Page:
We need such a programme to reach into the national school system, working hand in hand with the Ministry of Education, to teach business students how to start and operate their own business.
It would be amazing if these nurturers of future entrepreneurs teach also social responsibility, a conscientious caring for society.
The world is moving to embrace a new kind of business leader – the one who cares for community, who loves people more than profit, who looks at business as sustainable living rather than plunder and pillage.
The State policy that builds developed societies always focuses on individual empowerment, even in communist China, where private enterprise in economic zones sees Chinese billionaires emerging.
In India, gifted entrepreneurs use their social conscience to pull hundreds of millions of poor Indians out of gross poverty, and become billionaires in the process. Tata’s $2,000 car, the Nano, comes to mind.
Another Indian company has built a $20 computer to bring literacy and computerization to a billion poor souls in our world.
Here, we beg for free gifts from China, or take exorbitant loans, to fund our inefficient OLPF programme.
Commentators have urged the State to employ local folks in a computer assembly plant to provide the 100,000 laptops to poor families.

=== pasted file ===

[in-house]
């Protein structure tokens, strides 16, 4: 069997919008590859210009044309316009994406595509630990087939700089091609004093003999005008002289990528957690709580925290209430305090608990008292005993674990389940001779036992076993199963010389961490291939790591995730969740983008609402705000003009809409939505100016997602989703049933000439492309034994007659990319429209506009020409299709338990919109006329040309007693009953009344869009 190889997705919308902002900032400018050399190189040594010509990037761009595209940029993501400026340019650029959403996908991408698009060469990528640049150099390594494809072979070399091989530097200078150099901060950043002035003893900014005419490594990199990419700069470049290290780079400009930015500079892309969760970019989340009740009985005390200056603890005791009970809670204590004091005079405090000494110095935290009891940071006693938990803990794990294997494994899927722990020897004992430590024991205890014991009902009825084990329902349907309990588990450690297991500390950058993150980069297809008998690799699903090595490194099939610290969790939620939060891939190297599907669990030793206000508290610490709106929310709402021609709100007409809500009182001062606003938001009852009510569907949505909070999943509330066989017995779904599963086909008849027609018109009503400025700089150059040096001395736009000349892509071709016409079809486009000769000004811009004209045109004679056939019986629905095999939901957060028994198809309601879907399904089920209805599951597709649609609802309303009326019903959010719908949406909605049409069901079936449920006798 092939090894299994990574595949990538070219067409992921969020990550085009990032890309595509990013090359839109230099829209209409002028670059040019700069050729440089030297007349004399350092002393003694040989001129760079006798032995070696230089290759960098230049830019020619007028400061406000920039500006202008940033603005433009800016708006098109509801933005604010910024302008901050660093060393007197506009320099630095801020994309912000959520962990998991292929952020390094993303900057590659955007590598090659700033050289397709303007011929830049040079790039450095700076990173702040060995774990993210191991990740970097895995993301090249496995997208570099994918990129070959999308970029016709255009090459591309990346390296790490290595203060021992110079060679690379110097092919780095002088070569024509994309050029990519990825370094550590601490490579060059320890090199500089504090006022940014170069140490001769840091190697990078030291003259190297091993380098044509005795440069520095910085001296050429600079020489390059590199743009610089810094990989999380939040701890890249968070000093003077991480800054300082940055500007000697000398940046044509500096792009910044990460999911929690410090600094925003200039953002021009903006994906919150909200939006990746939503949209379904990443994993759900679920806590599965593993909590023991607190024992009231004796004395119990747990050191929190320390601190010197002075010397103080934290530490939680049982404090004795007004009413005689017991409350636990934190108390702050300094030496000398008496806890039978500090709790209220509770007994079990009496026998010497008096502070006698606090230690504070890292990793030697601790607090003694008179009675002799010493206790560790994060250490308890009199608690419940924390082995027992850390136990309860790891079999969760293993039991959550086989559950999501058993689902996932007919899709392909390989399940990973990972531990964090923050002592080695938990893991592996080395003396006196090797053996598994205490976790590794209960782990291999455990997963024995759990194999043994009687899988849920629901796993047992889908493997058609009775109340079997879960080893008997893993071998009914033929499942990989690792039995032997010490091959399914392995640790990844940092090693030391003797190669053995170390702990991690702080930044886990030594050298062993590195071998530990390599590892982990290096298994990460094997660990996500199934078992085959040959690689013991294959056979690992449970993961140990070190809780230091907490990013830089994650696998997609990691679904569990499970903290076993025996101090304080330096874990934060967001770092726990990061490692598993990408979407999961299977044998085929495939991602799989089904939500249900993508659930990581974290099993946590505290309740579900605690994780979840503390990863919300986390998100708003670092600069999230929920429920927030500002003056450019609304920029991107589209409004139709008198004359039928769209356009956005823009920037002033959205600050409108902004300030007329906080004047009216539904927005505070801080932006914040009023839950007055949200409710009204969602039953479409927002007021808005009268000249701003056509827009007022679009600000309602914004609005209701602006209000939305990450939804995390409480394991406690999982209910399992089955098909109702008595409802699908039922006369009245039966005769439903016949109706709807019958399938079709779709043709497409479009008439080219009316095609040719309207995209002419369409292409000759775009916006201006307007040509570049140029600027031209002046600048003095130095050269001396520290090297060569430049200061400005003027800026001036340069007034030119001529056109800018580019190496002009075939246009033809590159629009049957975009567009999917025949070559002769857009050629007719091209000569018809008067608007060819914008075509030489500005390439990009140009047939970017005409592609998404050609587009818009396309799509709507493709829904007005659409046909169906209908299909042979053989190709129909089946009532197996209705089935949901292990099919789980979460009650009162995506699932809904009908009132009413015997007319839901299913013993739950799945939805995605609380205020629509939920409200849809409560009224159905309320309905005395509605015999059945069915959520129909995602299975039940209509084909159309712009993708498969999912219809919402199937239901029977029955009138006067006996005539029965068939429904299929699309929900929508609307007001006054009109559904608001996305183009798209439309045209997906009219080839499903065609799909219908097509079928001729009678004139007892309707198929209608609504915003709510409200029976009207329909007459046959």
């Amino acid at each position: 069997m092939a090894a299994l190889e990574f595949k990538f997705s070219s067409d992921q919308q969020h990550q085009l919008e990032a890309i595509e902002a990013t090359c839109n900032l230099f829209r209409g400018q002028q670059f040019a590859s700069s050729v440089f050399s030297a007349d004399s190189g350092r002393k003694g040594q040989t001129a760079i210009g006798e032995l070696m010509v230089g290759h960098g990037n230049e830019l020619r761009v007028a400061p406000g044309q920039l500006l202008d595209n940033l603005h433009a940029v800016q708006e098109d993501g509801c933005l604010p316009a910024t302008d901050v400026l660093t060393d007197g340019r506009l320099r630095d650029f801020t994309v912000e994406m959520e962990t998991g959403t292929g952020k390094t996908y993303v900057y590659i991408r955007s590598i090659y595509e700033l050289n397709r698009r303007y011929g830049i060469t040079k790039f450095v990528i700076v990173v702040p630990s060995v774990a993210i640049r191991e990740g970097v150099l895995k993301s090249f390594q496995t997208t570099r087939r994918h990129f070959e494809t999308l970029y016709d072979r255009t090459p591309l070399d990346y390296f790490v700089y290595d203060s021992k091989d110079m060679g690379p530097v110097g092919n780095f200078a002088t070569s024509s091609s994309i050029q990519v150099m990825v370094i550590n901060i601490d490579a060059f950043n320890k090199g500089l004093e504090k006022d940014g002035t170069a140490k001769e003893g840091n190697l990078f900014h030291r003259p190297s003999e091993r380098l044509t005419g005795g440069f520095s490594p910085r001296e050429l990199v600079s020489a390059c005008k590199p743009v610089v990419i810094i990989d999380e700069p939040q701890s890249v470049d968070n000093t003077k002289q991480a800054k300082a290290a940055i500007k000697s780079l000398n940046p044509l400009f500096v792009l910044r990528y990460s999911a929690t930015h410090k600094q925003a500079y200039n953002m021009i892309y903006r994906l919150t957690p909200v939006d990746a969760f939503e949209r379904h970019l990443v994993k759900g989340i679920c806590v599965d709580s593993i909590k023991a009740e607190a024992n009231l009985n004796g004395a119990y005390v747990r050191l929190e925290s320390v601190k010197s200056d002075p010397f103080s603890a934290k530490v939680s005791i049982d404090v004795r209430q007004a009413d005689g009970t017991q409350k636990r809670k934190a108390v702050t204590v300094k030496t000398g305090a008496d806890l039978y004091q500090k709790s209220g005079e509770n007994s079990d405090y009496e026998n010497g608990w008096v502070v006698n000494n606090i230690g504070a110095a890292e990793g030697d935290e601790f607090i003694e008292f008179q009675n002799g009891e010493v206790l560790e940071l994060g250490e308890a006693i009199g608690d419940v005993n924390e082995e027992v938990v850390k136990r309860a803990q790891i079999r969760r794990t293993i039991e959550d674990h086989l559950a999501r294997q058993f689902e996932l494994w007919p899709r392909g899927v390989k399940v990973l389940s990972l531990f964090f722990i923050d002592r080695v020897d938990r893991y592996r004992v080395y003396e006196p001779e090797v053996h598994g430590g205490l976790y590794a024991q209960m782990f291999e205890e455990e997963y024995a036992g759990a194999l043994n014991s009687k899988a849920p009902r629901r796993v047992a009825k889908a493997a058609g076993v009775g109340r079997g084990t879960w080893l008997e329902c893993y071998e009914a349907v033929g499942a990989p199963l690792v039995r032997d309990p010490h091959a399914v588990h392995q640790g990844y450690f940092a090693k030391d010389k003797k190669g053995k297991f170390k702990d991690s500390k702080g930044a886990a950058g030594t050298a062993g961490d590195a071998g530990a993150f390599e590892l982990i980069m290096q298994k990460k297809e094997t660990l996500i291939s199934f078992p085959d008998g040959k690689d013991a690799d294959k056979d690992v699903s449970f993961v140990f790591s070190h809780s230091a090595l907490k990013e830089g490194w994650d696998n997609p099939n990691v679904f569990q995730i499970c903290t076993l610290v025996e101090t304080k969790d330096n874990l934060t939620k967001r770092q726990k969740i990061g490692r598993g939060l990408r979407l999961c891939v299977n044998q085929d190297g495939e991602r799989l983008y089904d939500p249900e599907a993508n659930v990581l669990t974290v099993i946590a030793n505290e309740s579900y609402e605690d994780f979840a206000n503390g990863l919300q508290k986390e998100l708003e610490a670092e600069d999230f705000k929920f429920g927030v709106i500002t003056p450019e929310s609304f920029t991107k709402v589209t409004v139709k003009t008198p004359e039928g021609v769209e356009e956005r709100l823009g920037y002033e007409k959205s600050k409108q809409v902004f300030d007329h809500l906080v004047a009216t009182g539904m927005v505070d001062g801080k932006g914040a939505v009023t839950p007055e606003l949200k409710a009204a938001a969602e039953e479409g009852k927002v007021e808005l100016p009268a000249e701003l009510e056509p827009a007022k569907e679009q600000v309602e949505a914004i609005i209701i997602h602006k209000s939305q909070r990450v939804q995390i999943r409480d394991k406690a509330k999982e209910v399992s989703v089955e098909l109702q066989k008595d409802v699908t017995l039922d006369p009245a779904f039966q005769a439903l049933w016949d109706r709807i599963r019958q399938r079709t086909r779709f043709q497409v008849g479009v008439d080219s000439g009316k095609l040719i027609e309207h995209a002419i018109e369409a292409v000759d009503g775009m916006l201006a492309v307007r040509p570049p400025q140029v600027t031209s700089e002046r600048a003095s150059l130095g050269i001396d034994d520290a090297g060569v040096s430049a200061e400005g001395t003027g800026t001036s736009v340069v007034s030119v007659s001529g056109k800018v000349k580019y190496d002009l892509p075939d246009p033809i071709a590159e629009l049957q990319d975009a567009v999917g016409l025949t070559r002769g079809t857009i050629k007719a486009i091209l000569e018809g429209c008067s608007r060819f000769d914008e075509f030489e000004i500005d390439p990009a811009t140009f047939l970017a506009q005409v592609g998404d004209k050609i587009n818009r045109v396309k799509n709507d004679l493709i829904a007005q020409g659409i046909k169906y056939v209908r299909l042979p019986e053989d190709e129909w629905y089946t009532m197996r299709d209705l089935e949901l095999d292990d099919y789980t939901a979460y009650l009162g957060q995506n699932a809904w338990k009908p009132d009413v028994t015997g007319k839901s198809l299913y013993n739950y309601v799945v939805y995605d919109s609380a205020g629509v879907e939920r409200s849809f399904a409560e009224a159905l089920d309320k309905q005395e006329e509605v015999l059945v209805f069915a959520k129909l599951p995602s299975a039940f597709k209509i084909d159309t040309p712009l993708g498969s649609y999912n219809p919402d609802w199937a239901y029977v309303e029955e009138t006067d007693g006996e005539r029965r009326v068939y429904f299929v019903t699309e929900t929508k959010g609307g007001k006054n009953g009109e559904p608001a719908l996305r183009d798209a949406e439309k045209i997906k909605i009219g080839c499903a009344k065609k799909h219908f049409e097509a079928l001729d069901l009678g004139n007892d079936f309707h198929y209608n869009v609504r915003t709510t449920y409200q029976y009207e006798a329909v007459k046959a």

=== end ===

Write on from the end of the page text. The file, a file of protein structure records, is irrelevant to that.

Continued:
The pleas fell on deaf ears. Why? Because the Government maintains a death-grip on such initiative.
In the North West, Pomeroon, Moruca, Lethem, and all across the villages and towns and the City on the coast, scores of young men and women waste their youth, their energy, their minds and their strength idling – not reading good books, not curious about online culture, not interested in their world.
All this is wasted potential.
The Private Sector Commission or the Georgetown Chamber of Industry and Commerce could easily launch a national programme, funded by international grants and aid and local business goodwill contributions, to inspire, train and teach selected young people in every community to dream and create.
We live in a world where the individual is supremely empowered. One person with an Internet connection could reach the entire global village.
Just one good idea, nurtured and developed, could make a difference for so many people.
Why doesn’t this kind of global difference originate in our nation?
We must foster a social environment to make such things happen, as an instinctive national characteristic.
We must believe in the initiative and potential of the individual Guyanese person.
With that belief as our motivation, we need to develop a national project, with set goals and a workable Action Plan, to see that within the next three, five, ten, twenty years, we would nurture and create an entrepreneur class that has this nation buzzing with creative energy, dynamic sustainability and global contribution.
The seed for such a programme could be planted at the University of Guyana, and in the national public school system, to train leaders who would move out into communities, select possible entrepreneur candidates, and train them in community centres, after-school programmes and even through online classes.
We must start empowering people for personal initiative to reign in the land.